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A common criticism around Pride is how commercialised it has become; thousands now march in the parades with companies proudly displaying their brands and flying the rainbow flag. Are we right to complain about the commercialisation of Pride? 

We would argue that the movement needs more funding and visibility, not less. Whilst commercialisation shouldn’t be pursued at the cost of LGBTQ+ inclusion, it should be welcomed. These public displays of solidarity by corporate allies demonstrate a level of inclusion that those first marching to secure our rights could only dream of. 

We need more business support for Pride and LGBTQ+ inclusion. 

Despite reaching 25,000 people this year, making it the largest in the world, UK Black Pride receives  just a fraction of the resources and corporate sponsorship of Pride in London. The funding and public  support from corporate allies could help support their work to highlight inequalities facing LGBTQI+ Black people and people of colour, particularly refugees and asylum seekers. Trans and regional  Pride’s too suffer from under investment. 

Communities are built with allies, not to exclude them but to offer them a share in our future too. Pride isn’t just for LGBTQ+ people but for straight allies, and yes, corporate allies too. UK Black Pride isn’t just for African, Asian, Middle Eastern, Latin American and Caribbean heritage LGBTQ+ people, but for all those who believe in a more diverse, just and equitable society.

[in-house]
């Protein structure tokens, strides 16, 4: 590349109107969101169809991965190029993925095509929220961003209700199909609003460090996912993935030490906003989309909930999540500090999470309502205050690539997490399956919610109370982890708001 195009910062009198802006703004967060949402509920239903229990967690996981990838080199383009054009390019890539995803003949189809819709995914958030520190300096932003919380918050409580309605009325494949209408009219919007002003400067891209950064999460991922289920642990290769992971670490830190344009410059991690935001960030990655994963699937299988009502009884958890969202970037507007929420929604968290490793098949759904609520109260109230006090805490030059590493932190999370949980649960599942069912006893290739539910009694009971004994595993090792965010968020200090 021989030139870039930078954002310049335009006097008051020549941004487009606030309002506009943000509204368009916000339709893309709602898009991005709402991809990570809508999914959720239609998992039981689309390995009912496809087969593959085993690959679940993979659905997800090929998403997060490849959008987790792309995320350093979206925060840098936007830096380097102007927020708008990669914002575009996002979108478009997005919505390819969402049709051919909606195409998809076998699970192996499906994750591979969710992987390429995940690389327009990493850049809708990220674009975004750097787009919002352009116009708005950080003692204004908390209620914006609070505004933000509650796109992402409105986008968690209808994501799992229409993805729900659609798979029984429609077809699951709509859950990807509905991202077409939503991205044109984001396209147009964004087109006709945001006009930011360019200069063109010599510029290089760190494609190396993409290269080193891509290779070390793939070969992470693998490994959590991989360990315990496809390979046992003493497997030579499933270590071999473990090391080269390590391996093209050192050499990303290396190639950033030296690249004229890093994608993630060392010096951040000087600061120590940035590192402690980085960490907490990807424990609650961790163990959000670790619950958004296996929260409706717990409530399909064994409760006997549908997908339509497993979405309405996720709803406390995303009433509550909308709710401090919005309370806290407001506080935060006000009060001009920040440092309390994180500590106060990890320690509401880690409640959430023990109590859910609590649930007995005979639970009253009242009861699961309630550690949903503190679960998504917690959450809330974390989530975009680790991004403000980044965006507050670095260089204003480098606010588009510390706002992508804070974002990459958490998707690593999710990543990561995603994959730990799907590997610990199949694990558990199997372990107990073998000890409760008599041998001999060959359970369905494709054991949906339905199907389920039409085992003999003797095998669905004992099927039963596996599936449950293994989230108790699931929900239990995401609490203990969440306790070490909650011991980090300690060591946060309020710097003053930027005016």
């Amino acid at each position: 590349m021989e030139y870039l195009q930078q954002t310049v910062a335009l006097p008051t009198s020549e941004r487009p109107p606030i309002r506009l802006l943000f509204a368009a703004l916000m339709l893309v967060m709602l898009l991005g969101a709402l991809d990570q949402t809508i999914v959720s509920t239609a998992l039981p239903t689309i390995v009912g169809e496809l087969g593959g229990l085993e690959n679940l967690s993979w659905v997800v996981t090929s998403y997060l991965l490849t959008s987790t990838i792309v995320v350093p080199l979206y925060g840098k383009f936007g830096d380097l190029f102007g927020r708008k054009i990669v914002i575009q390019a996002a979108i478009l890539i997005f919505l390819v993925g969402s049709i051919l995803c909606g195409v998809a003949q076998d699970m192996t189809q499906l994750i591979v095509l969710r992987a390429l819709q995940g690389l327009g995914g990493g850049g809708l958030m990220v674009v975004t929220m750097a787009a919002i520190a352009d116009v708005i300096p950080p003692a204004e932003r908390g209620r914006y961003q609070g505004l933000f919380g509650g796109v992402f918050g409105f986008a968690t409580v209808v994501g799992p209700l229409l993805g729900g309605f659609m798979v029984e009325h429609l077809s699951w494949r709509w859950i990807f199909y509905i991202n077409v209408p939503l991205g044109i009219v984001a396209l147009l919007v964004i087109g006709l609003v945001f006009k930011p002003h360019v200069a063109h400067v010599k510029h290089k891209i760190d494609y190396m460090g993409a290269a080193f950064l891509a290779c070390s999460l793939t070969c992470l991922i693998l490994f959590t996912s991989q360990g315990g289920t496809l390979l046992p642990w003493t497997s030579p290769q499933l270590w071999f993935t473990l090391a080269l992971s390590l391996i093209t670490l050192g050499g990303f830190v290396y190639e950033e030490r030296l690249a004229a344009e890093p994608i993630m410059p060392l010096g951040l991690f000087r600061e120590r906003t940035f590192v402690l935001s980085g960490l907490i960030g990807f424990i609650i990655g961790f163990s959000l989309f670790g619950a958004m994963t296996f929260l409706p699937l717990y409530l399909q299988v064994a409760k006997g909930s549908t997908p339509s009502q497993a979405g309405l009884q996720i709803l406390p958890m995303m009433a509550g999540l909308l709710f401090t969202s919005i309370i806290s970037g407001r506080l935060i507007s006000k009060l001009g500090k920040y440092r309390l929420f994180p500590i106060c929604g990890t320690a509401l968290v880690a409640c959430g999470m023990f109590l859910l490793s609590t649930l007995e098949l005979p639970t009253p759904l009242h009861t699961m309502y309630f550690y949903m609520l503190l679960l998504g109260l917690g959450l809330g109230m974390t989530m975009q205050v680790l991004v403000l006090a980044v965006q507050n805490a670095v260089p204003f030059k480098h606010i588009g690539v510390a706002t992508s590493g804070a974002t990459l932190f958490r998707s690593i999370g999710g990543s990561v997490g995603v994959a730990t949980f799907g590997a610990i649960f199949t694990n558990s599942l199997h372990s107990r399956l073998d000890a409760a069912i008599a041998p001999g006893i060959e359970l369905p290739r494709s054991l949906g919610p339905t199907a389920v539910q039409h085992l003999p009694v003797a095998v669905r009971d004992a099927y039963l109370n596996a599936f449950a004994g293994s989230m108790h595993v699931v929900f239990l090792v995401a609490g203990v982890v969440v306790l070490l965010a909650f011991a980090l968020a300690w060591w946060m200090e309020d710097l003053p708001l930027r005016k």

This isn’t about altruism; this is survival. We need corporate allies because LGBTQ+ communities are still in crisis. 

LGBTQ+ causes worldwide receive just 0.04% of charitable funding, despite the need for support. LGBTQ+ people are more likely to experience mental health problems, with Health statistics showing  half of LGBTQ+ individuals in the UK reported they have suffered from depression. LGBTQ+ people are more protected from workplace bullying in the UK, true, but we still face financial discrimination, it’s just more hidden. LGBTQ+ individuals earn on average 16 per cent less than their heterosexual and cisgender peers (almost double the UK’s gender pay gap), and are significantly less likely to be  promoted into senior leadership positions. 

In many places around the world, we’re still fighting for LGBTQ+ people’s right to even exist. We  simply don’t know how many LGBTQ+ people have been executed in the last year because of who  they were born to be, or how many hate crimes were committed, as so many go unreported because LGBTQ+ communities can’t trust the police. We used to say “silence = death”, but for millions of LGBTQ+ people globally who live in countries where they face persecution and punishment because  of their sexual and gender identities, silence is the only way to survive. 

So instead of saying corporations shouldn’t be involved in Pride, instead we should challenge them to  become better allies. How much more could we achieve if, instead of a cosmetic rainbow rebrand, these companies became year-round advocates for change? How many lives could be improved through businesses supporting LGBTQ+ employees, customers, and challenging markets to change so they can push the boundaries and help LGBTQ+ activists worldwide step closer to equal rights? 

Pride shouldn’t be less commercial, it should be more. Let’s start putting an equitable price on Pride  involvement. A rainbow logo isn’t enough – if corporate allies really want to take their place in the fight for LGBTQ+ rights, then their LGBTQ+ employees and consumers must identify positively with their brand all year round. So how could a company demonstrate their allyship?